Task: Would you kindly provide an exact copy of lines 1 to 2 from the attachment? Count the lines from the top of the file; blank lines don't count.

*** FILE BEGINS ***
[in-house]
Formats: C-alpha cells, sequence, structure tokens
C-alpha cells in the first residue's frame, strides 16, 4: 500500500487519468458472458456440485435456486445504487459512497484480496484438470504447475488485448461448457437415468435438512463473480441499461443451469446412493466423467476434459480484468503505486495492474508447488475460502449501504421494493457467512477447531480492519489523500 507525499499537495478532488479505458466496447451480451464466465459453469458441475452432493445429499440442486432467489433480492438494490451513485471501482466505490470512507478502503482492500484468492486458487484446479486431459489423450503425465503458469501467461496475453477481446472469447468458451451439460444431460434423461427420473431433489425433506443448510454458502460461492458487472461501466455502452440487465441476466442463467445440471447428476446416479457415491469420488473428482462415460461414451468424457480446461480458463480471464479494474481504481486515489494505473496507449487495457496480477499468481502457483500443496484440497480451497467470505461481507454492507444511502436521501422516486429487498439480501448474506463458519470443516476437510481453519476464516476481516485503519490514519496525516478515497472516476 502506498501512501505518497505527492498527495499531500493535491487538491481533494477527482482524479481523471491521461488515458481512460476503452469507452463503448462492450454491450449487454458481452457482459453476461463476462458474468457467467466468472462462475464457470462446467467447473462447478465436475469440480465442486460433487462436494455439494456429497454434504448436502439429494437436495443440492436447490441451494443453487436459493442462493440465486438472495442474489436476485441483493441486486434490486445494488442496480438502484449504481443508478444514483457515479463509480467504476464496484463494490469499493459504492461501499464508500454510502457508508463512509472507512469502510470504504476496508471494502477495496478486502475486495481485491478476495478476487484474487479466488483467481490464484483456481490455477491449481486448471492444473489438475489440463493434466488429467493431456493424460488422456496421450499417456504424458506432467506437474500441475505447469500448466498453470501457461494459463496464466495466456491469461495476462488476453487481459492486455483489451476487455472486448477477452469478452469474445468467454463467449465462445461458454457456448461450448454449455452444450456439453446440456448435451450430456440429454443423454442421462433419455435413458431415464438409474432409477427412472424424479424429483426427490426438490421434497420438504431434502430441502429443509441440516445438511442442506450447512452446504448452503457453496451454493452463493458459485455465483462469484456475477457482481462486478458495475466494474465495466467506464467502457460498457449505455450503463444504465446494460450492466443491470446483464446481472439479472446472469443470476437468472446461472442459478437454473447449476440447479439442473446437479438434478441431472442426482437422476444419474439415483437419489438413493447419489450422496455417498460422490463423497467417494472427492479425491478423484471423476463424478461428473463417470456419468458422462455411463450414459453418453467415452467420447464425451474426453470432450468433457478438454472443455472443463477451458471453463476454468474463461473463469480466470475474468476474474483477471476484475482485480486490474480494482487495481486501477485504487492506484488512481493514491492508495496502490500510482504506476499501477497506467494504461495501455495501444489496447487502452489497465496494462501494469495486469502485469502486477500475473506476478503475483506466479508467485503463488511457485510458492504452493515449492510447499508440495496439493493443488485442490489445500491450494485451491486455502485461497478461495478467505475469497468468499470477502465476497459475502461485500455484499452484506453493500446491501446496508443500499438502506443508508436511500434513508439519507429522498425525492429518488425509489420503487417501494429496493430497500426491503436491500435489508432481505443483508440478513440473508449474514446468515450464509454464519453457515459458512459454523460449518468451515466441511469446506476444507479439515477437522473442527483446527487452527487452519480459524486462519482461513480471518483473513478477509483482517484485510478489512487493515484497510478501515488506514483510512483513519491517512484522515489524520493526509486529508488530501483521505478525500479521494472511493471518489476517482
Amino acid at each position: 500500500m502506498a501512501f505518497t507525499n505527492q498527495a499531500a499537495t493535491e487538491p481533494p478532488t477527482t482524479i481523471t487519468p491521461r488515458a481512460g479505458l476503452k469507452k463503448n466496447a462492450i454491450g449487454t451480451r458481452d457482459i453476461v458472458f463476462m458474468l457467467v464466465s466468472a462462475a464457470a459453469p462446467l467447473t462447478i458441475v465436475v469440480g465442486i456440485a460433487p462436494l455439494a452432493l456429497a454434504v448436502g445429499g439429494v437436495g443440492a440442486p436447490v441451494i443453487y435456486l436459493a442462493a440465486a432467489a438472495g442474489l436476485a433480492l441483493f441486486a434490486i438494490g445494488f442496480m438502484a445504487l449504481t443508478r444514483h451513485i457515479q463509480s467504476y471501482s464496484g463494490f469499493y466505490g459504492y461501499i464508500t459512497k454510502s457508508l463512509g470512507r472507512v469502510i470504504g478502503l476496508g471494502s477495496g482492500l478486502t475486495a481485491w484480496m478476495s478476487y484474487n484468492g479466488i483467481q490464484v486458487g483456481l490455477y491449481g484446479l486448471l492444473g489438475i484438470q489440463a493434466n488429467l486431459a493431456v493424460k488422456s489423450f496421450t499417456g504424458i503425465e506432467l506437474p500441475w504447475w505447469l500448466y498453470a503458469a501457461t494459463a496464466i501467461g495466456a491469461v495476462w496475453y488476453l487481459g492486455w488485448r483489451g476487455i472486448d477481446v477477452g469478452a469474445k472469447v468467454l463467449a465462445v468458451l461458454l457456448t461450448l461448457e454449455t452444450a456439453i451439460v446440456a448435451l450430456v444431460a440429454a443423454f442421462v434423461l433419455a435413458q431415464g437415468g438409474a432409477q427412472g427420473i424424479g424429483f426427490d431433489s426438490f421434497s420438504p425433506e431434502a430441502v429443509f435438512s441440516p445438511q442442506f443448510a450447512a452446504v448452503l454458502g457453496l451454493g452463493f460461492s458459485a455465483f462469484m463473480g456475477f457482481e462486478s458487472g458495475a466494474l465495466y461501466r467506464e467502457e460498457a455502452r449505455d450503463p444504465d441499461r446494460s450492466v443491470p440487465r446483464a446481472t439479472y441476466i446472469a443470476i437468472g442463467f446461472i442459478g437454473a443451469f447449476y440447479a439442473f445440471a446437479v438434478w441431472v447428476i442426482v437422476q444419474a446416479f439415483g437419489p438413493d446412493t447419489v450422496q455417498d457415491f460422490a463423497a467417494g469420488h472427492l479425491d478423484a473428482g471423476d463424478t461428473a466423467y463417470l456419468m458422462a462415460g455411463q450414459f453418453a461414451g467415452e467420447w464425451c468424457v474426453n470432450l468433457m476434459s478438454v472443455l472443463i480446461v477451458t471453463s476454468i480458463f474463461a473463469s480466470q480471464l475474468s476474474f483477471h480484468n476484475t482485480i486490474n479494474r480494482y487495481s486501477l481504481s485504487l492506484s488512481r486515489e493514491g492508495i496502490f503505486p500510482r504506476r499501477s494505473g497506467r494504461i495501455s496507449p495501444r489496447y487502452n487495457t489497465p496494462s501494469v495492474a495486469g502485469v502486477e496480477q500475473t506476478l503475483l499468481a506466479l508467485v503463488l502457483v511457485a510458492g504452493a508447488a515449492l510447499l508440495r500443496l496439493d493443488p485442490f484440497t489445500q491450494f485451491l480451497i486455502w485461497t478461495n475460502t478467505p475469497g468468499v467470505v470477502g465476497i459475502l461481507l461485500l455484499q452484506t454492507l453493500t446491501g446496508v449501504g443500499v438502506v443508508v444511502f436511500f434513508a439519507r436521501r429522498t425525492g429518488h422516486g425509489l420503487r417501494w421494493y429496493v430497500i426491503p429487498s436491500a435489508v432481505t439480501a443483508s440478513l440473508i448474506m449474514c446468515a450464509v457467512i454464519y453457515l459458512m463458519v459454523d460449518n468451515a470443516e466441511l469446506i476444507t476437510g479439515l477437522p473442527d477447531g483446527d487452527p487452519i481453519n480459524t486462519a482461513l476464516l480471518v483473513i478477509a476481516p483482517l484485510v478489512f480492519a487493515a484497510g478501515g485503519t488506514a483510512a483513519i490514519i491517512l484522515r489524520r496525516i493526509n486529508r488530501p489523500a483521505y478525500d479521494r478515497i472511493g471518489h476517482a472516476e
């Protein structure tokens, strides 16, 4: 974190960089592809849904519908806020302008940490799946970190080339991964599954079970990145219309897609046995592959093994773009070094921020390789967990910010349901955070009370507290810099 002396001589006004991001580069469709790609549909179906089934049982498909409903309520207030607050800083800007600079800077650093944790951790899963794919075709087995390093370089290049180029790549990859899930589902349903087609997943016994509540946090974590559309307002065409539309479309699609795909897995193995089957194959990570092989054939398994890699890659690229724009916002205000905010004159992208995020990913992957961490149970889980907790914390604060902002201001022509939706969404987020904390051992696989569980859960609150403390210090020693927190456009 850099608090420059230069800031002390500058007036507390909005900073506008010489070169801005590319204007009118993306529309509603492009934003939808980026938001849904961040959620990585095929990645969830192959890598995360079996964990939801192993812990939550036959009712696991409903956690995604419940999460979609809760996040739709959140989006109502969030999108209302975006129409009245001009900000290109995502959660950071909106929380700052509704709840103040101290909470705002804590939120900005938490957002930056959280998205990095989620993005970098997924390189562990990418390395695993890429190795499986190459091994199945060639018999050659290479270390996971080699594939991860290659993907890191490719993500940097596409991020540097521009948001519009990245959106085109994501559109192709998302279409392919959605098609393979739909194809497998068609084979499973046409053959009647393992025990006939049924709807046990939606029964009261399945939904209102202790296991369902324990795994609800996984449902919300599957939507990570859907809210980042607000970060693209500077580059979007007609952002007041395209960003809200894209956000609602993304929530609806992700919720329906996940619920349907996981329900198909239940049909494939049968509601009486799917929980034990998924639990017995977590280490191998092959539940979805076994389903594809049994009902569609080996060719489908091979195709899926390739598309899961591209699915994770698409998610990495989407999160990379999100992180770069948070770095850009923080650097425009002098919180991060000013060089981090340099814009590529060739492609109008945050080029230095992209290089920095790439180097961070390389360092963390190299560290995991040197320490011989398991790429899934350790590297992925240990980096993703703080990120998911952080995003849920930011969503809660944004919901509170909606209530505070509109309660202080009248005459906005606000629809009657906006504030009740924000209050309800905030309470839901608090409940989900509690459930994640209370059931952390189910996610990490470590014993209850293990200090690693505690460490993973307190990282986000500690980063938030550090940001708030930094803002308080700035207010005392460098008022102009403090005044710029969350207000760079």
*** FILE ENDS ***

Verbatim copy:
[in-house]
Formats: C-alpha cells, sequence, structure tokens